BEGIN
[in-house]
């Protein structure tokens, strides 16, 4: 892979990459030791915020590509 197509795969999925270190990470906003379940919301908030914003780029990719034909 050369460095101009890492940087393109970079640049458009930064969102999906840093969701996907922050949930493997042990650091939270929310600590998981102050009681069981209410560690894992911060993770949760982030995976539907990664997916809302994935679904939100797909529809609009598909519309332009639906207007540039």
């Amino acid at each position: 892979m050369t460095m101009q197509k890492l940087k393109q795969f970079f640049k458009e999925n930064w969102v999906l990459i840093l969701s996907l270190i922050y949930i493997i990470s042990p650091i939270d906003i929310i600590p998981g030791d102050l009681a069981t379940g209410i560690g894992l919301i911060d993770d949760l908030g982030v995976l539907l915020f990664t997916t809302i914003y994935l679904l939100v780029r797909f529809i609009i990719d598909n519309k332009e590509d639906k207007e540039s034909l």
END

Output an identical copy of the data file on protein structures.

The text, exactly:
[in-house]
């Protein structure tokens, strides 16, 4: 892979990459030791915020590509 197509795969999925270190990470906003379940919301908030914003780029990719034909 050369460095101009890492940087393109970079640049458009930064969102999906840093969701996907922050949930493997042990650091939270929310600590998981102050009681069981209410560690894992911060993770949760982030995976539907990664997916809302994935679904939100797909529809609009598909519309332009639906207007540039």
């Amino acid at each position: 892979m050369t460095m101009q197509k890492l940087k393109q795969f970079f640049k458009e999925n930064w969102v999906l990459i840093l969701s996907l270190i922050y949930i493997i990470s042990p650091i939270d906003i929310i600590p998981g030791d102050l009681a069981t379940g209410i560690g894992l919301i911060d993770d949760l908030g982030v995976l539907l915020f990664t997916t809302i914003y994935l679904l939100v780029r797909f529809i609009i990719d598909n519309k332009e590509d639906k207007e540039s034909l």